From Navy Times:

Navy: Helo fires on pirate skiff, killing 4

By William H. McMichael – Staff writer
Posted : Wednesday May 18, 2011 12:09:56 EDT

The crew of a Navy helicopter launched from the destroyer Bulkeley fired upon and is believed to have killed four pirates who were in the process of attacking a crude oil carrier while it was transiting the Gulf of Oman on Monday, according to Combined Maritime Forces.

The interdiction took place at 10:35 a.m. local time. The Norfolk, Va.-based Bulkeley, assigned to Joint Task Force 150, had received a mayday call from the German-owned, Panamanian-flagged crude carrier Artemis Glory, which said it was being chased and attacked by pirates.

Bulkeley responded to the mayday call, first heard by a Royal Fleet Auxiliary ship and relayed to Combined Maritime Forces, by launching an SH-60B Seahawk helicopter assigned to Helicopter Squadron Light 48, Detachment 4, to investigate. When it arrived on station — a command spokesman could not provide the distance or transit time — the crew saw four individuals in a skiff firing at Artemis Glory, using small arms.

The helicopter crew opened fire on the skiff under what command spokesman Lt. Cmdr. Sam Hearn of the Royal Navy said was the principle of “extended unit self-defense” on behalf of the crude carrier. All four pirates are believed to have been killed, Hearn said. Hearn said he did not know which weapon system was employed but noted that the SH-60B is equipped with a single M-240 machine gun.

Officials do not believe the helicopter was fired upon by the pirates, Hearn said.

Hearn said Bulkeley did not pick up the bodies, and could not say whether the skiff was sunk. Once it was determined that Artemis Glory was out of danger, the ship continued on its way, Hearn said. The ship is transporting a cargo of crude oil from Saudi Arabia to China.

Much better result than the August 2009 incident when pirates fired on a US Navy helicopter, which did not return fire.

Show yourself a pirate, die at the hands of the US Navy.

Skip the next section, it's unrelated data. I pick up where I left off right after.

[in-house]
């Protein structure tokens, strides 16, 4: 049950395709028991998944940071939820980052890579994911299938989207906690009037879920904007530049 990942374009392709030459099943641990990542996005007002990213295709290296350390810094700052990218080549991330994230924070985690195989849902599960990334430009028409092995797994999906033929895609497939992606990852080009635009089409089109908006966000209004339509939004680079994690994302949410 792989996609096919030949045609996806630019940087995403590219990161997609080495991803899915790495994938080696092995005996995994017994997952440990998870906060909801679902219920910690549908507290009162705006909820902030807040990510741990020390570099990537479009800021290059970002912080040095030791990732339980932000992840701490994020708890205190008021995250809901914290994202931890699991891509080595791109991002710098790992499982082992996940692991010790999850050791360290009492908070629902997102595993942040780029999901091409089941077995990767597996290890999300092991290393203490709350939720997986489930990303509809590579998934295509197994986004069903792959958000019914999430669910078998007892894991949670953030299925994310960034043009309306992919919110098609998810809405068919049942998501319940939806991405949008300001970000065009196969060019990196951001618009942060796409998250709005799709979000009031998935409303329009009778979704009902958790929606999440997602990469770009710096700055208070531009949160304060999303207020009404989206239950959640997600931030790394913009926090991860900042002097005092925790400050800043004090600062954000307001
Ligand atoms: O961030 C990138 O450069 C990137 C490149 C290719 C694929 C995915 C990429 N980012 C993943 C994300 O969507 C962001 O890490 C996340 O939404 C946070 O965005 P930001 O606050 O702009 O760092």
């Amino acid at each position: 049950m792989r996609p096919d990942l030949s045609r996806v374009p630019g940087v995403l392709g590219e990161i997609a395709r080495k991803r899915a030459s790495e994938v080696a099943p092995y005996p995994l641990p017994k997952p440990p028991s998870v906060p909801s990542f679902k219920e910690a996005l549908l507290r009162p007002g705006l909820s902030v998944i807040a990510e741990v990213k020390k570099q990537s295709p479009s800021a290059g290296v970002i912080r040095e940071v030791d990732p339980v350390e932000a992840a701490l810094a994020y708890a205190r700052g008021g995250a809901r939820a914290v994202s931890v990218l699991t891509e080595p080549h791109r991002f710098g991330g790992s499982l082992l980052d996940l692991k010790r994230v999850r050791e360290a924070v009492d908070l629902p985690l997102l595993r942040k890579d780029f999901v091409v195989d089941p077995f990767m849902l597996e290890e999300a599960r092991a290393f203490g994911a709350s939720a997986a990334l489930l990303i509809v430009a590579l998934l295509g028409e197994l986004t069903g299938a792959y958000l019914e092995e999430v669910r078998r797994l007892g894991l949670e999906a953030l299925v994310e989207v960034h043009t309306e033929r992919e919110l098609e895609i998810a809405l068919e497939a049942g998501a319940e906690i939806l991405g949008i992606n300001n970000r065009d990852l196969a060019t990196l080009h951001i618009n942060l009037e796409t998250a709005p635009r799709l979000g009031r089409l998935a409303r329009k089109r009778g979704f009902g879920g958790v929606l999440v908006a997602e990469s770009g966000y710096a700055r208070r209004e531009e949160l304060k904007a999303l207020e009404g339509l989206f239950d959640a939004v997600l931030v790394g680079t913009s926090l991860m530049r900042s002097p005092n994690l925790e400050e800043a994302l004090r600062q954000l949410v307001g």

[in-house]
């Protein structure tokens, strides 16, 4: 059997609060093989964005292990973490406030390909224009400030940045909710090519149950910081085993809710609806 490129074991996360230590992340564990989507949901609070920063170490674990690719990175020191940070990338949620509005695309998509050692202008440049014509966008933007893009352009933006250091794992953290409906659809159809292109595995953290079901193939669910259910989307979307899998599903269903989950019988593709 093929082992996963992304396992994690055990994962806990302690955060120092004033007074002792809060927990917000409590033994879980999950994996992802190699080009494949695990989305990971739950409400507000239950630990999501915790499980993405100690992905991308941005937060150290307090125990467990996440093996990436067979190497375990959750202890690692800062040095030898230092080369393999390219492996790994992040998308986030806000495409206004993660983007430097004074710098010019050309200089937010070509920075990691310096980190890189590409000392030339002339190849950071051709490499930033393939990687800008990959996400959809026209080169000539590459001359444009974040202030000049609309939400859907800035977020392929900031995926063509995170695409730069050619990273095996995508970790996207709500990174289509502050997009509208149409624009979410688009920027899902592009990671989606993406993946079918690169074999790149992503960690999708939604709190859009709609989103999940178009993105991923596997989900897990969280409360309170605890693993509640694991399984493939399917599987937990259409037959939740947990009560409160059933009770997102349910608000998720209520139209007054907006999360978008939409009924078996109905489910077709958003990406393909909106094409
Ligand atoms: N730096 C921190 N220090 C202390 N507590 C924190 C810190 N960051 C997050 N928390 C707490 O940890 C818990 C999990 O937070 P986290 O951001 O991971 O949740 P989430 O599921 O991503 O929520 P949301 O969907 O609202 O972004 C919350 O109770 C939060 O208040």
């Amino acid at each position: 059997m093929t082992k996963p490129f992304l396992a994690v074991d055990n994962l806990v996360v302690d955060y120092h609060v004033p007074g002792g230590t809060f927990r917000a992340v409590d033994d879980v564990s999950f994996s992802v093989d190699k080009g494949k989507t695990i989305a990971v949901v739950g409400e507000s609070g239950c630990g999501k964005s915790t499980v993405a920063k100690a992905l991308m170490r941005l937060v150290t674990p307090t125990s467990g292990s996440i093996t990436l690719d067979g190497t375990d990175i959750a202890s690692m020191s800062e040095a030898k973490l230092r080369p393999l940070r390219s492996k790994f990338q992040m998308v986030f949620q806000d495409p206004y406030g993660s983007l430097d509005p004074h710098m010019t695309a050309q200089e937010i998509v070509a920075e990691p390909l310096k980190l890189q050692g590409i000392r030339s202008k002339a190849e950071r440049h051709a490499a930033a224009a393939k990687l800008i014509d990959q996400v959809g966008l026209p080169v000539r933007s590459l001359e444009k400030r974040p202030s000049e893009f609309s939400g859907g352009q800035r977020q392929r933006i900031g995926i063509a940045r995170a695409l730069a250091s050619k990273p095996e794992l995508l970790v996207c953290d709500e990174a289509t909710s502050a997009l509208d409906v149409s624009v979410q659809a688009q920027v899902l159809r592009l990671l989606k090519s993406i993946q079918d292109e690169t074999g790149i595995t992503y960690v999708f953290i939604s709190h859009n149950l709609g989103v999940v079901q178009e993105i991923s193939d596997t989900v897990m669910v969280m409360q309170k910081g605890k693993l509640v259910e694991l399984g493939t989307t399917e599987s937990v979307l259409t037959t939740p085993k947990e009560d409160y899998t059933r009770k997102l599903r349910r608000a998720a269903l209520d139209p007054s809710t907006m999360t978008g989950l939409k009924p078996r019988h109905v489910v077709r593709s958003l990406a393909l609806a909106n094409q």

As the Sikh Havildar in Kipling’s Kim explained when the Indian Holy Man asked him “What profit to kill men?”

“Very little – as I know, but if evil men were not now and then slain, it would not be a good world for weaponless dreamers.”

Posted by UltimaRatioReg in Coast Guard, Foreign Policy, History, Homeland Security, Marine Corps, Maritime Security, Navy, Piracy

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  • saltysam

    If our leaders had any true gumption they would ensure the helo crew was given personal decorations at the earliest opportunity.
    Well Done in my book.

  • Byron

    Only thing wrong with this is that there isn’t more of it. I know life is cheap among the pirates, but pretty soon they’ll get the message: You go a’piratin’, you don’t come back to the beach.

  • Derrick

    As for the Aug 2009 incident where the Navy helo didn’t return fire: wasn’t that because they didn’t realize they were being fired upon until they saw their camera footage? Isn’t it difficult for the helicopter to realize it’s being fired upon? And Navy helos should be bullet-proof (against small arms fire) right?

    I just don’t think it’s a fair expectation of the US Navy to expect them to be able to return fire against pirates when it’s hard to determine if they have been fired upon.

    Is there a policy which allows the US Navy to fire first against pirates when pirates are spotted? Wouldn’t that be easier?